Many California small businesses are struggling to make ends meet in a state often criticized for its unfriendly and over-regulated business environment. These businesses need every break and economic incentive possible.
The California Public Utilities Commission now has the opportunity to vote in support of the 2006 program applications by Pacific Gas and Electric Co., Southern California Edison, Southern California Gas and San Diego Gas & Electric Co., providing on- and off-bill financing for California’s small businesses.
On-bill financing, referred to as OBF, is a utility-based method of providing seamless zero or low percent financing through the monthly power bill for small-business energy efficiency improvements.
Energy costs are one of the largest expenses for small businesses. Such a program will eliminate many initial cost barriers so energy efficiency can be quickly translated into a profit-building enterprise for small businesses while allowing for more energy to be available on the grid.
California small businesses will now be able to invest thousands of dollars toward equipment designed to lower energy costs. The small businesses need only to have a solid on-time payment history with the utility service provider to access this capital.
OBF will help to allow small-business owners to hire more employees, keep their businesses capitalized and provide a better chance for them to survive an economic downturn, keeping California’s economy strong.
Several successful OBF programs already exist in New England, with the same basic components as programs now offered for CPUC consideration by PG & E;, SCE, SoCalGas and SDG & E; in California. Aside from upfront costs and zero percent financing, the programs also include loan repayment based on estimated savings. Customers pay approximately the same per month as they did before participating; once payments are paid for, all savings are reflected in lower monthly bills. The loan repayment is rolled into the monthly electric bill.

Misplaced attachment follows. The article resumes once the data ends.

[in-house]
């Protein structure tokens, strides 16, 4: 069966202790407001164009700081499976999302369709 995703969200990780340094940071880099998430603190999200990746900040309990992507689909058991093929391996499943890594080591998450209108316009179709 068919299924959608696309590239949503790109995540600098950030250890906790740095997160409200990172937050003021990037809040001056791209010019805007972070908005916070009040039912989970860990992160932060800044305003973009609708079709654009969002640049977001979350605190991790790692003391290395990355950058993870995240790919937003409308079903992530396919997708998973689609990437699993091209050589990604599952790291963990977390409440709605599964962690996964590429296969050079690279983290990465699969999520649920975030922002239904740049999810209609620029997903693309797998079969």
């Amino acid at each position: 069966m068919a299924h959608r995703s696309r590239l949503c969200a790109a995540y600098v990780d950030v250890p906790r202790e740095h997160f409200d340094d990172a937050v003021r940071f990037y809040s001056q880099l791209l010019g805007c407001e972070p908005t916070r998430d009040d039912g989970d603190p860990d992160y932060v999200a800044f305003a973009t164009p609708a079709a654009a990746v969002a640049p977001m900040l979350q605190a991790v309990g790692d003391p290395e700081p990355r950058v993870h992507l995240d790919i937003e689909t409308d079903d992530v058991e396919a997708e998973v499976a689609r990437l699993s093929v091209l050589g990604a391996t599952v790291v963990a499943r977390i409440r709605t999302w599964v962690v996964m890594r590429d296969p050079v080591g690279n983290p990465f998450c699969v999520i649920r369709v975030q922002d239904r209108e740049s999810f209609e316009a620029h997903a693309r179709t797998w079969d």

Permanent and comprehensive efficiency improvements are the focus of the program, providing long-term savings and providing more small businesses with the opportunity to address energy costs as a “controllable” expense.
OBF will help California small businesses retrofit their facilities and pay off the cost with the energy savings, often taking less than two years. It means small businesses can share in leading the fight for America’s energy independence.
It also means your favorite restaurant has a better chance of surviving through economic downturns by being able to install Energy Star food service equipment, turning previously high energy costs into newfound money that can be used to keep the salad bar well stocked. The same can also be said for the local corner market, allowing it to keep supplying your favorite items at low cost to you and stay in business.
OBF also allows small businesses making large investments toward energy efficiency to make the largest possible contribution, using Public Purpose Funds collected in their utility bills, toward emissions reduction and to contribute in a significant way toward avoiding brownouts or outages when the power grid calls for too much power.
California’s investor-owned utilities should be commended for their cooperative leadership as they offer this much-needed financial tool to increase small-business energy efficiency investments.
The CPUC should now support California’s economic well-being and the vital future of California small businesses by approving these programs.
Scott Hauge is founder and president, and Hank Ryan is executive director of Small Business California, a proactive, nonpartisan business advocacy organization dedicated to the well-being of California small business.